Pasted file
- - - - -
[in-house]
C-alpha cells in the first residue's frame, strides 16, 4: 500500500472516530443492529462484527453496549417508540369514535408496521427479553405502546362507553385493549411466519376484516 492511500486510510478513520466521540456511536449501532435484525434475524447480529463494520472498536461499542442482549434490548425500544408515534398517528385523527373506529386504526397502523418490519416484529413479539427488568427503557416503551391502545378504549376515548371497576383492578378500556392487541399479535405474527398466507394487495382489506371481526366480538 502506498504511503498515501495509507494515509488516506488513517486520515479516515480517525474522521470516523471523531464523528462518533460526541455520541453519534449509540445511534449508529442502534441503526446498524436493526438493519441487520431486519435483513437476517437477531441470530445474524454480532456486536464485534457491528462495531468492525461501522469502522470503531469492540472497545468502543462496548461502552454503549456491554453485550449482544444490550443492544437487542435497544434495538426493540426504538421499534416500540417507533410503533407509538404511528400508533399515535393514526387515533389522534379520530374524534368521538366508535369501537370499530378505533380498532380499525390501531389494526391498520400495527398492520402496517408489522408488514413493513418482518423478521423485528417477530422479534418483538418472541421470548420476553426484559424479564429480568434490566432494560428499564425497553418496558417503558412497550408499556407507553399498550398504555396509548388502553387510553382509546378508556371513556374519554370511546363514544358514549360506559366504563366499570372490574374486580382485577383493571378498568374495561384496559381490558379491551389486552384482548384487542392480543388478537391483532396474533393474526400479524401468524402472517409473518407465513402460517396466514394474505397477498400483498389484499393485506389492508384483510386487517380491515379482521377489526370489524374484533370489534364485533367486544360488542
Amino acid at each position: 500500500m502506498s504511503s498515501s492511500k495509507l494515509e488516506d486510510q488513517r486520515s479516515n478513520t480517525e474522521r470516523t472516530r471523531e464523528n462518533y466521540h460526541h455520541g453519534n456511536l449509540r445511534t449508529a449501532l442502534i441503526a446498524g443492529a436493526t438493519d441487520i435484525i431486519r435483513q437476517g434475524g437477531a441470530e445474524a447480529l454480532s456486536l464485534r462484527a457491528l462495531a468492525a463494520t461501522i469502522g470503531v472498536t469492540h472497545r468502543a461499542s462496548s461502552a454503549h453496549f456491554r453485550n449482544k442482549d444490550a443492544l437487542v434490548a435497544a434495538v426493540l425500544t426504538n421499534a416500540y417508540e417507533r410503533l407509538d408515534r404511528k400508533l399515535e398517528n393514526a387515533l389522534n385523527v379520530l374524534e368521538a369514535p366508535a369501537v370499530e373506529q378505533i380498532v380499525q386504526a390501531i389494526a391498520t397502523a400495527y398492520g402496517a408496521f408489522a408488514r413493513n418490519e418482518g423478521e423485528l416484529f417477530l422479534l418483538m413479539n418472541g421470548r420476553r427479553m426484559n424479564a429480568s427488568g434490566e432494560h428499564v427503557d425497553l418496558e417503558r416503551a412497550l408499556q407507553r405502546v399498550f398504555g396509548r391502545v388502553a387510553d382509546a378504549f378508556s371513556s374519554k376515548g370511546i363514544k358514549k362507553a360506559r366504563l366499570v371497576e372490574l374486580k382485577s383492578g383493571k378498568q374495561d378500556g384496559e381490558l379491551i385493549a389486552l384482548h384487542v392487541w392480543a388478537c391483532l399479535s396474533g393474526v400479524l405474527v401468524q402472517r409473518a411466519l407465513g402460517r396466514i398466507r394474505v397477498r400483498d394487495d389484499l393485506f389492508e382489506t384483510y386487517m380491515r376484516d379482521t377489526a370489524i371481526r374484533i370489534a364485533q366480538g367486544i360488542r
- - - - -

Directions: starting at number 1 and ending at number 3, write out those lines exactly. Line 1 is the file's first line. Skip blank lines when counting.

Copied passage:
[in-house]
C-alpha cells in the first residue's frame, strides 16, 4: 500500500472516530443492529462484527453496549417508540369514535408496521427479553405502546362507553385493549411466519376484516 492511500486510510478513520466521540456511536449501532435484525434475524447480529463494520472498536461499542442482549434490548425500544408515534398517528385523527373506529386504526397502523418490519416484529413479539427488568427503557416503551391502545378504549376515548371497576383492578378500556392487541399479535405474527398466507394487495382489506371481526366480538 502506498504511503498515501495509507494515509488516506488513517486520515479516515480517525474522521470516523471523531464523528462518533460526541455520541453519534449509540445511534449508529442502534441503526446498524436493526438493519441487520431486519435483513437476517437477531441470530445474524454480532456486536464485534457491528462495531468492525461501522469502522470503531469492540472497545468502543462496548461502552454503549456491554453485550449482544444490550443492544437487542435497544434495538426493540426504538421499534416500540417507533410503533407509538404511528400508533399515535393514526387515533389522534379520530374524534368521538366508535369501537370499530378505533380498532380499525390501531389494526391498520400495527398492520402496517408489522408488514413493513418482518423478521423485528417477530422479534418483538418472541421470548420476553426484559424479564429480568434490566432494560428499564425497553418496558417503558412497550408499556407507553399498550398504555396509548388502553387510553382509546378508556371513556374519554370511546363514544358514549360506559366504563366499570372490574374486580382485577383493571378498568374495561384496559381490558379491551389486552384482548384487542392480543388478537391483532396474533393474526400479524401468524402472517409473518407465513402460517396466514394474505397477498400483498389484499393485506389492508384483510386487517380491515379482521377489526370489524374484533370489534364485533367486544360488542
Amino acid at each position: 500500500m502506498s504511503s498515501s492511500k495509507l494515509e488516506d486510510q488513517r486520515s479516515n478513520t480517525e474522521r470516523t472516530r471523531e464523528n462518533y466521540h460526541h455520541g453519534n456511536l449509540r445511534t449508529a449501532l442502534i441503526a446498524g443492529a436493526t438493519d441487520i435484525i431486519r435483513q437476517g434475524g437477531a441470530e445474524a447480529l454480532s456486536l464485534r462484527a457491528l462495531a468492525a463494520t461501522i469502522g470503531v472498536t469492540h472497545r468502543a461499542s462496548s461502552a454503549h453496549f456491554r453485550n449482544k442482549d444490550a443492544l437487542v434490548a435497544a434495538v426493540l425500544t426504538n421499534a416500540y417508540e417507533r410503533l407509538d408515534r404511528k400508533l399515535e398517528n393514526a387515533l389522534n385523527v379520530l374524534e368521538a369514535p366508535a369501537v370499530e373506529q378505533i380498532v380499525q386504526a390501531i389494526a391498520t397502523a400495527y398492520g402496517a408496521f408489522a408488514r413493513n418490519e418482518g423478521e423485528l416484529f417477530l422479534l418483538m413479539n418472541g421470548r420476553r427479553m426484559n424479564a429480568s427488568g434490566e432494560h428499564v427503557d425497553l418496558e417503558r416503551a412497550l408499556q407507553r405502546v399498550f398504555g396509548r391502545v388502553a387510553d382509546a378504549f378508556s371513556s374519554k376515548g370511546i363514544k358514549k362507553a360506559r366504563l366499570v371497576e372490574l374486580k382485577s383492578g383493571k378498568q374495561d378500556g384496559e381490558l379491551i385493549a389486552l384482548h384487542v392487541w392480543a388478537c391483532l399479535s396474533g393474526v400479524l405474527v401468524q402472517r409473518a411466519l407465513g402460517r396466514i398466507r394474505v397477498r400483498d394487495d389484499l393485506f389492508e382489506t384483510y386487517m380491515r376484516d379482521t377489526a370489524i371481526r374484533i370489534a364485533q366480538g367486544i360488542r